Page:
Uganda has been credited as one of the countries that have controlled the spread of the Covid-19 pandemic without a single death recorded.
The tools used have included prohibition of mass gatherings, restrictions on travel and other public events. Ugandans express their will and consent on who shall govern them and how they shall be governed, through regular, free and fair elections.
These elections covering Presidential, Parliamentary and Local Government Councils must constitutionally be held within the first 30 days of the last 122 days of the expiry of the term of Office of the President. The current term of office for all elected leaders expires on 12th May 2021.
The December 2018 EC roadmap was disrupted by the Covid-19 pandemic. It had covered the demarcation of Constituencies, reorganization of polling stations, update and display of National Voter Register, nomination of candidates, campaigns and polls.
The Roadmap considered the over 1,500,000 elective positions which require a number of variations for the production of ballot papers and other polling forms, and with campaigns expected to end by 10th January 2021, campaigns were intended to commence by the last week of July 2020. By the time the Covid-19 health protocols were put in place, the EC was already implementing the preliminary activities under the Roadmap for the 2020/2021 general elections.
The EC revised Roadmap following the partial lifting of the country wide lockdown, has strategically utilized the time left to ensure that elections are still carried out but within the safety guidelines, that are effective and inclusive.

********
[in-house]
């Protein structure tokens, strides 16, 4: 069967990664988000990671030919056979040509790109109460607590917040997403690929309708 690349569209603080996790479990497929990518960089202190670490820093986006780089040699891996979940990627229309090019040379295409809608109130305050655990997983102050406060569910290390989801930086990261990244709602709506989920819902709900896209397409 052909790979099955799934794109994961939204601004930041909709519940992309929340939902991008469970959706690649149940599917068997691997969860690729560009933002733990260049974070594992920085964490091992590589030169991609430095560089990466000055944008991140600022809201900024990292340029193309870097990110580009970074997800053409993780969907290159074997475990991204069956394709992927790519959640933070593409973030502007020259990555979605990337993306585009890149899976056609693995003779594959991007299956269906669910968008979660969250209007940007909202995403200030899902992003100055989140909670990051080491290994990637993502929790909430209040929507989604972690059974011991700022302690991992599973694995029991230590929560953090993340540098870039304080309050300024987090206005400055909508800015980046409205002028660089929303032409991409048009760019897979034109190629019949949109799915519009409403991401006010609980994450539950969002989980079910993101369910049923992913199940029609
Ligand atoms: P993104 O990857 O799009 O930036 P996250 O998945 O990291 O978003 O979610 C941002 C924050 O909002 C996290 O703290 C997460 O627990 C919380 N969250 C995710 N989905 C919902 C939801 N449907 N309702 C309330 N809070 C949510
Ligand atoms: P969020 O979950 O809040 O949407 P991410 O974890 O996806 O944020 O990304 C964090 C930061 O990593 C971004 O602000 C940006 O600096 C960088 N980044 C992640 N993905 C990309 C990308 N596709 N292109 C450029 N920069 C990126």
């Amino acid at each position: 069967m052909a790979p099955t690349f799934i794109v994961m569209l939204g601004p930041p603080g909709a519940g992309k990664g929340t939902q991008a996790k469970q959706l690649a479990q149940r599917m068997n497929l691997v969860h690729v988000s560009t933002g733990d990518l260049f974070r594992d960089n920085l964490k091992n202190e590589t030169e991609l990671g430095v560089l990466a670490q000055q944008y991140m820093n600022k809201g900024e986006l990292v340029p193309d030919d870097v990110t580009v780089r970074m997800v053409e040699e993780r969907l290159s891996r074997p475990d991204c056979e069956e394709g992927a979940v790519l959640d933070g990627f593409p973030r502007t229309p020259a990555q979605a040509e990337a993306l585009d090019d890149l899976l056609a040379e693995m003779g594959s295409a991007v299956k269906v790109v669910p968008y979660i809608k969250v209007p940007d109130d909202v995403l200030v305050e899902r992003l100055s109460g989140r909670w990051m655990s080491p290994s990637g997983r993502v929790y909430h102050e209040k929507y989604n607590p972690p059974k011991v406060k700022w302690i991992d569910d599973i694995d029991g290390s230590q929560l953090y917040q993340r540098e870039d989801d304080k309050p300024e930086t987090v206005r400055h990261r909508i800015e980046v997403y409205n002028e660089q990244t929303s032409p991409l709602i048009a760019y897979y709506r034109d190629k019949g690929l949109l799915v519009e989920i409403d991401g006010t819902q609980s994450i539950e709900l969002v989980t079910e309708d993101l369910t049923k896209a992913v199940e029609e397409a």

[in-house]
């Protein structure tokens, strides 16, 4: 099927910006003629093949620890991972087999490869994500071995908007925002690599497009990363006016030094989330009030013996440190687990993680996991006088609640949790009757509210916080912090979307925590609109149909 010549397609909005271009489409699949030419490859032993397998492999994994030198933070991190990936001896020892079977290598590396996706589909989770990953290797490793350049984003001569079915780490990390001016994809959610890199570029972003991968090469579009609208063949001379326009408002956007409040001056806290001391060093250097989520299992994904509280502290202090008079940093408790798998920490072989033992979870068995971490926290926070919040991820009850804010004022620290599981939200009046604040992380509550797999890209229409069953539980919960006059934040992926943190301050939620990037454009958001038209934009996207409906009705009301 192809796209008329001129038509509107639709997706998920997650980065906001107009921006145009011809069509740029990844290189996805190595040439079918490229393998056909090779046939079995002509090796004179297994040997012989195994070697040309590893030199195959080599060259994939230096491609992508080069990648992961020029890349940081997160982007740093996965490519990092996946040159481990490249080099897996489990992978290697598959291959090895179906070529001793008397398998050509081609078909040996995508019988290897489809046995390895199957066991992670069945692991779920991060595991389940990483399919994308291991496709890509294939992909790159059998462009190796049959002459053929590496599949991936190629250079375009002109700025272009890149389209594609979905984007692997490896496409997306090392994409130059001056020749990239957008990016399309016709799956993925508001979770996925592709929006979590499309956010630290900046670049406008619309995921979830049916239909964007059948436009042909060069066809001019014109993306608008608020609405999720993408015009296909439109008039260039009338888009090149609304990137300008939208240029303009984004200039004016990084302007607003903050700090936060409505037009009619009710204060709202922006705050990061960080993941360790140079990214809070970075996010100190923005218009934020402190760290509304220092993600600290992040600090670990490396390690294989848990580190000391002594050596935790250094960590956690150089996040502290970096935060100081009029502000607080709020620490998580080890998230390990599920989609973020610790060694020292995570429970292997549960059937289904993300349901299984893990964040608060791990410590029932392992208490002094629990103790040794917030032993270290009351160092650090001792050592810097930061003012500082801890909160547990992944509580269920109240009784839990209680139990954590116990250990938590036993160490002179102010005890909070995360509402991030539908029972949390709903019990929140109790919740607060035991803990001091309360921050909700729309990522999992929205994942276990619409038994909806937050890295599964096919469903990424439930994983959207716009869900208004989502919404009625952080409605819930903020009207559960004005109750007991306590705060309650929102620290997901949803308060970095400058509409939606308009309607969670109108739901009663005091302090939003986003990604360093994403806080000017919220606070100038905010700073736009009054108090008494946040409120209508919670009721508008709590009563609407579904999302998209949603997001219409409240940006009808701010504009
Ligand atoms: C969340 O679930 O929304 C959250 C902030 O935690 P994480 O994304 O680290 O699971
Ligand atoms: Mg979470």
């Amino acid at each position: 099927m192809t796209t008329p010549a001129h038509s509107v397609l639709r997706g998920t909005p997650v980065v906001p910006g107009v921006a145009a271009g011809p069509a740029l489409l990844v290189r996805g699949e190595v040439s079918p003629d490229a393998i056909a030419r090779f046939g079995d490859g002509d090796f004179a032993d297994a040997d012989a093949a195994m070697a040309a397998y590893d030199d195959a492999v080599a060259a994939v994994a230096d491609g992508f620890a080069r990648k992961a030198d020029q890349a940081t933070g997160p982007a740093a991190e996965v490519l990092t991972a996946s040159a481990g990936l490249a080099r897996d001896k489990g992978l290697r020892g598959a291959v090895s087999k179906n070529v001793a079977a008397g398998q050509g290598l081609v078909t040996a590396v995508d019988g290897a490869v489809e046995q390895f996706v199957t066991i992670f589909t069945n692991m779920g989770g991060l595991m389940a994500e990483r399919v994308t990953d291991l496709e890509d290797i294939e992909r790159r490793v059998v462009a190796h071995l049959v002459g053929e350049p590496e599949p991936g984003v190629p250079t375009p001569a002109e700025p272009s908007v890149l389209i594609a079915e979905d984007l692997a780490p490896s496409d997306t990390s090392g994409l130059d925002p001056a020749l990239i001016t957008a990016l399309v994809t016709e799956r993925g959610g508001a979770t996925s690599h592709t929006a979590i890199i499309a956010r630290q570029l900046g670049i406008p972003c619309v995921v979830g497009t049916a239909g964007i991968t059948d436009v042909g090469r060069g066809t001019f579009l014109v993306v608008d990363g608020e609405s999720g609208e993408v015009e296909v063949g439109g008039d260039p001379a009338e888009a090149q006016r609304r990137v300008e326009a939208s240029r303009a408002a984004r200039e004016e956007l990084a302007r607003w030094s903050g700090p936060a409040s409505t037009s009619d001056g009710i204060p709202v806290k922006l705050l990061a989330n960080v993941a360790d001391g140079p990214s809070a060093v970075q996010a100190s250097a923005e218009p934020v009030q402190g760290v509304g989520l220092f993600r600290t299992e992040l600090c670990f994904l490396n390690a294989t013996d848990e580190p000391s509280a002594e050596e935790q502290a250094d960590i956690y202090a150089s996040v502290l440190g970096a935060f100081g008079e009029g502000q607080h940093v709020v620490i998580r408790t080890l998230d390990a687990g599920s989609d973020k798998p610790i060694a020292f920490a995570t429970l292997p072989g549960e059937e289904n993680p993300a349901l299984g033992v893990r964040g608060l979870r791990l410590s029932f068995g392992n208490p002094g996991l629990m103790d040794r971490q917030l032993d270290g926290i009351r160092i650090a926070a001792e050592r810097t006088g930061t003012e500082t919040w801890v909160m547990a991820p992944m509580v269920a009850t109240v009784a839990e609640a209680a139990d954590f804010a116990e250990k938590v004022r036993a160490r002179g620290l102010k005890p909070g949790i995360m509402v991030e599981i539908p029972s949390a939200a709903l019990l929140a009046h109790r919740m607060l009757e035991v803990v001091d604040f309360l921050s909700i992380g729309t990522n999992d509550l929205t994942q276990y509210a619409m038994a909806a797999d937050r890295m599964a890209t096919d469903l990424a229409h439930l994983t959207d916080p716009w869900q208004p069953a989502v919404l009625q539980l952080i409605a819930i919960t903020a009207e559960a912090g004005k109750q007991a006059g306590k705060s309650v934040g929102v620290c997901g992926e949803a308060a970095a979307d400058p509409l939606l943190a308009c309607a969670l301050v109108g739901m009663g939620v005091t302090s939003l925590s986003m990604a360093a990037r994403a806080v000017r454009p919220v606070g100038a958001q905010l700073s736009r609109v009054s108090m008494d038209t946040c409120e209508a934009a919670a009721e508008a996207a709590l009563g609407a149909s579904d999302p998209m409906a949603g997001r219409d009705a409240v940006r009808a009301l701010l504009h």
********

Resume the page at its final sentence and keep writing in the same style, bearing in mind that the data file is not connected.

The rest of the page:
Accordingly political parties are to identify their flag bearers by 21st July, 2020, nominations by 3rd November, 2020 while digital campaigns are set to commence on 20th October, 2020 for parliamentary elections and on 10th November, 2020 for presidential elections.
The polling period remains unchanged and set for 10th January to 8th February, 2020. The Electoral Commission has therefore put in place an electoral roadmap which will ensure that elections are held in accordance with the Constitution.
The alternative would have been for the President to declare a State of Emergency, during which parliament would extend its term for periods of 6 months at a time. There is no express provision for extension of the presidential term. It follows that where an emergency has prevented a normal election from being held, then both presidential and parliamentary elections cannot be held.
The office of the President becomes vacant after 5 years from the date he assumed office but this applies to Parliament as well. The intention under Articles 77(4) and 110 was that all organs of government continue even under an emergency where Parliament has extended its term because normal elections cannot be held.
The constitution does not expressly provide for a situation where a presidential election simply cannot be held. Article 109 provides for only situations where the President is not able to perform functions. There would be a vacuum where Parliament continues by its proclamation without an executive in place.
It would not serve the continuation for Parliament to extend its term when there is no executive in place. That vacuum cannot have been intended by the framers of the constitution. In any case the operationalization of Article 110 requires the existence of a President. With the Health protocols in place side by side with the revised EC Roadmap, there is no need to trigger a Constitutional crisis by declaring a State of Emergency when no such emergency exists.
The revised road map for the 2020/2021 General Elections ensures the participation of all Ugandans in the poll within equal opportunity and to vote in a healthy and safe environment. It therefore goes without saying that the Covid-19 pandemic has not created an emergency which would trigger the need to suspend people’s right to vote and choose their representatives in government.
The difference between the initial roadmap and the revised is that timelines have been shortened and campaigns will be digital as opposed to holding mass gatherings.
The Voting rights of citizens are sacrosanct and should not be tampered with by declaring a State of Emergency where none exists.
The author is a Senior Partner Kampala Associated Advocates [email protected] www.kaa.co.ug